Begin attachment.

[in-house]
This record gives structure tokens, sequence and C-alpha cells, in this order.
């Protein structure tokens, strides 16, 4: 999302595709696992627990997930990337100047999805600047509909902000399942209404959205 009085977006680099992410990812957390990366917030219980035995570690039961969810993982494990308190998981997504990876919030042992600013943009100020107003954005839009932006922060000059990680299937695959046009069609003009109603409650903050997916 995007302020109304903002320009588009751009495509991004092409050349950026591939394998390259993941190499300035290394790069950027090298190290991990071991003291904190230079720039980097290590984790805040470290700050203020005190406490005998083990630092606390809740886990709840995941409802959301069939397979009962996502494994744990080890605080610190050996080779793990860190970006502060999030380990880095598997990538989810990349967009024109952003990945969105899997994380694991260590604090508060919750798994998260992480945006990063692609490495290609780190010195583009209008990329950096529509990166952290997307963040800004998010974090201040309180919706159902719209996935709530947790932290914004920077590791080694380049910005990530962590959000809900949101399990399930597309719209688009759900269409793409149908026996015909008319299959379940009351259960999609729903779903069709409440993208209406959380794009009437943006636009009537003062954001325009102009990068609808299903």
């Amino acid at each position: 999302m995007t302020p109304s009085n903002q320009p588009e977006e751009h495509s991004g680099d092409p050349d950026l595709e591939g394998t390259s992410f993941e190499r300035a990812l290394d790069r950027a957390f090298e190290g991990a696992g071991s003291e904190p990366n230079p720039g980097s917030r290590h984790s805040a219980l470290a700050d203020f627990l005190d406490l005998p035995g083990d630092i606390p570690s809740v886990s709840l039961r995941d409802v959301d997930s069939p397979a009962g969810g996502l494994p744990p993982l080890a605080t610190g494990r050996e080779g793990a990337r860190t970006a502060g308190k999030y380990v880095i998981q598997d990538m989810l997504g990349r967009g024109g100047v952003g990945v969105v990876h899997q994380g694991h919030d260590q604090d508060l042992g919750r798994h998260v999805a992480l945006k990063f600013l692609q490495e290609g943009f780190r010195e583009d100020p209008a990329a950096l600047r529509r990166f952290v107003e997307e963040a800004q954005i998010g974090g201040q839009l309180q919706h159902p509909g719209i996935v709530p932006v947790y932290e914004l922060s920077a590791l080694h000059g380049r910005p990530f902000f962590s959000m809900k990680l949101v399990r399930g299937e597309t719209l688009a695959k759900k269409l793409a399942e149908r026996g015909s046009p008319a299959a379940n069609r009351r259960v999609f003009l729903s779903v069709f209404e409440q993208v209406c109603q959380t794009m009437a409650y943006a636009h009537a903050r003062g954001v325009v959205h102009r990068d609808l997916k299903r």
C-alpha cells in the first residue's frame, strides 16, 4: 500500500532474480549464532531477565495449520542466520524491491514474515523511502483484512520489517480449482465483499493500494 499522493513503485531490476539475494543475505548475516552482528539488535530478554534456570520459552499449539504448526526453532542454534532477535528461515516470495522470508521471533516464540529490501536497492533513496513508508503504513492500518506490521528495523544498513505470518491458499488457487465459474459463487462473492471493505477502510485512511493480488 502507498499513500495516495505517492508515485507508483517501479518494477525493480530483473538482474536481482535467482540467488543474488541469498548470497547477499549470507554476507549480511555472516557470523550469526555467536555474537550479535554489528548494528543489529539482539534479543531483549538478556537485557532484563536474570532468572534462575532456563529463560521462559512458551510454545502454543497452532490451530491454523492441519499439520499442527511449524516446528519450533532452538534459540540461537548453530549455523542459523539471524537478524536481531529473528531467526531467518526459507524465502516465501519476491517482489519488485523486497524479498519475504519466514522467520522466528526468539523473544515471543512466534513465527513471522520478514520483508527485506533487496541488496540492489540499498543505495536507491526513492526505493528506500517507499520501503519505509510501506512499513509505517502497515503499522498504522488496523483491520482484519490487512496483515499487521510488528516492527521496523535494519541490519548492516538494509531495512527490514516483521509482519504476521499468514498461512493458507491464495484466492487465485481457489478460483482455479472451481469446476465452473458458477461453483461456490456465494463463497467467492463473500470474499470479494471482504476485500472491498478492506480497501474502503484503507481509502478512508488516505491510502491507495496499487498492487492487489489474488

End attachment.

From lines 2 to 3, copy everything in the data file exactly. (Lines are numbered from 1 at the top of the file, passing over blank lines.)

This record gives structure tokens, sequence and C-alpha cells, in this order.
């Protein structure tokens, strides 16, 4: 999302595709696992627990997930990337100047999805600047509909902000399942209404959205 009085977006680099992410990812957390990366917030219980035995570690039961969810993982494990308190998981997504990876919030042992600013943009100020107003954005839009932006922060000059990680299937695959046009069609003009109603409650903050997916 995007302020109304903002320009588009751009495509991004092409050349950026591939394998390259993941190499300035290394790069950027090298190290991990071991003291904190230079720039980097290590984790805040470290700050203020005190406490005998083990630092606390809740886990709840995941409802959301069939397979009962996502494994744990080890605080610190050996080779793990860190970006502060999030380990880095598997990538989810990349967009024109952003990945969105899997994380694991260590604090508060919750798994998260992480945006990063692609490495290609780190010195583009209008990329950096529509990166952290997307963040800004998010974090201040309180919706159902719209996935709530947790932290914004920077590791080694380049910005990530962590959000809900949101399990399930597309719209688009759900269409793409149908026996015909008319299959379940009351259960999609729903779903069709409440993208209406959380794009009437943006636009009537003062954001325009102009990068609808299903």